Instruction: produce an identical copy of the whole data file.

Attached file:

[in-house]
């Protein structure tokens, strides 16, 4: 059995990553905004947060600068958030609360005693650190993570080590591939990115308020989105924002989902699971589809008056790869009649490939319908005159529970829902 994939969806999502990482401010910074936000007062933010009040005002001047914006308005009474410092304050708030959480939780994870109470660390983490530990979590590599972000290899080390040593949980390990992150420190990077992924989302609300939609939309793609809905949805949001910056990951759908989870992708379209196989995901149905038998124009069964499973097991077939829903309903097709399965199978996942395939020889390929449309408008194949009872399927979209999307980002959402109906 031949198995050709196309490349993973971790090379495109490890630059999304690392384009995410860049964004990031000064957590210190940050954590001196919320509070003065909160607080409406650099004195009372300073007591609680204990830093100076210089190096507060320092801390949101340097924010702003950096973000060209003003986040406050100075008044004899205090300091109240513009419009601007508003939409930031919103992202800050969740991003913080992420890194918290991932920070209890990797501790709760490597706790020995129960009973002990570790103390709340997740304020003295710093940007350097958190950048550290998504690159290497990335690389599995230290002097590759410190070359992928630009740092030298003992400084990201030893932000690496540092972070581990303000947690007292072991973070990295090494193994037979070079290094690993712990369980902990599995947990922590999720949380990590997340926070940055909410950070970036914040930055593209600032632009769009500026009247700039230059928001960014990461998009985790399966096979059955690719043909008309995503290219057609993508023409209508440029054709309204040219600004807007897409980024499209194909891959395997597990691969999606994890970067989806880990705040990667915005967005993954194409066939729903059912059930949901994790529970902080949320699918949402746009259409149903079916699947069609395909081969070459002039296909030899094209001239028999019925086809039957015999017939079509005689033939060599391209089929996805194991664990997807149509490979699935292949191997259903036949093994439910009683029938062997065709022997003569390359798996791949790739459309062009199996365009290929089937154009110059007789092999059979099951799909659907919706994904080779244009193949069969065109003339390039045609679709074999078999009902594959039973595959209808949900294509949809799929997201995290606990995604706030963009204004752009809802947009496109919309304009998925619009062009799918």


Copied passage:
[in-house]
């Protein structure tokens, strides 16, 4: 059995990553905004947060600068958030609360005693650190993570080590591939990115308020989105924002989902699971589809008056790869009649490939319908005159529970829902 994939969806999502990482401010910074936000007062933010009040005002001047914006308005009474410092304050708030959480939780994870109470660390983490530990979590590599972000290899080390040593949980390990992150420190990077992924989302609300939609939309793609809905949805949001910056990951759908989870992708379209196989995901149905038998124009069964499973097991077939829903309903097709399965199978996942395939020889390929449309408008194949009872399927979209999307980002959402109906 031949198995050709196309490349993973971790090379495109490890630059999304690392384009995410860049964004990031000064957590210190940050954590001196919320509070003065909160607080409406650099004195009372300073007591609680204990830093100076210089190096507060320092801390949101340097924010702003950096973000060209003003986040406050100075008044004899205090300091109240513009419009601007508003939409930031919103992202800050969740991003913080992420890194918290991932920070209890990797501790709760490597706790020995129960009973002990570790103390709340997740304020003295710093940007350097958190950048550290998504690159290497990335690389599995230290002097590759410190070359992928630009740092030298003992400084990201030893932000690496540092972070581990303000947690007292072991973070990295090494193994037979070079290094690993712990369980902990599995947990922590999720949380990590997340926070940055909410950070970036914040930055593209600032632009769009500026009247700039230059928001960014990461998009985790399966096979059955690719043909008309995503290219057609993508023409209508440029054709309204040219600004807007897409980024499209194909891959395997597990691969999606994890970067989806880990705040990667915005967005993954194409066939729903059912059930949901994790529970902080949320699918949402746009259409149903079916699947069609395909081969070459002039296909030899094209001239028999019925086809039957015999017939079509005689033939060599391209089929996805194991664990997807149509490979699935292949191997259903036949093994439910009683029938062997065709022997003569390359798996791949790739459309062009199996365009290929089937154009110059007789092999059979099951799909659907919706994904080779244009193949069969065109003339390039045609679709074999078999009902594959039973595959209808949900294509949809799929997201995290606990995604706030963009204004752009809802947009496109919309304009998925619009062009799918």